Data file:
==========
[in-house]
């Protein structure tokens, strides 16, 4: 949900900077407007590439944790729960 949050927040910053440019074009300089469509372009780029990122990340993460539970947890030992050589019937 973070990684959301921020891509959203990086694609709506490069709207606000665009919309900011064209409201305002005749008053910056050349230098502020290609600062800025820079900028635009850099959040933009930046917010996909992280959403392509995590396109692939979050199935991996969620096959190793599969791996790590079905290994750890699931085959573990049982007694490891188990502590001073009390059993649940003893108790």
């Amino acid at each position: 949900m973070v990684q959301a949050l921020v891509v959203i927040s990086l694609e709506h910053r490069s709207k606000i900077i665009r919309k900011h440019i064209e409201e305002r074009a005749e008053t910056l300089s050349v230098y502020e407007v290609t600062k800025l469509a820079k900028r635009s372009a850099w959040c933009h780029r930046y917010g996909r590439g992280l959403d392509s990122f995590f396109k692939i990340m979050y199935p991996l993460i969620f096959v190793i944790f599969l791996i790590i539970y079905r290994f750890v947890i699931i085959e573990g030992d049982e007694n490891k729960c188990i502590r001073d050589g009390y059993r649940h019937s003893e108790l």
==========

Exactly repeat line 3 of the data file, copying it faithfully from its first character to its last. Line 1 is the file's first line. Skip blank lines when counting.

């Amino acid at each position: 949900m973070v990684q959301a949050l921020v891509v959203i927040s990086l694609e709506h910053r490069s709207k606000i900077i665009r919309k900011h440019i064209e409201e305002r074009a005749e008053t910056l300089s050349v230098y502020e407007v290609t600062k800025l469509a820079k900028r635009s372009a850099w959040c933009h780029r930046y917010g996909r590439g992280l959403d392509s990122f995590f396109k692939i990340m979050y199935p991996l993460i969620f096959v190793i944790f599969l791996i790590i539970y079905r290994f750890v947890i699931i085959e573990g030992d049982e007694n490891k729960c188990i502590r001073d050589g009390y059993r649940h019937s003893e108790l």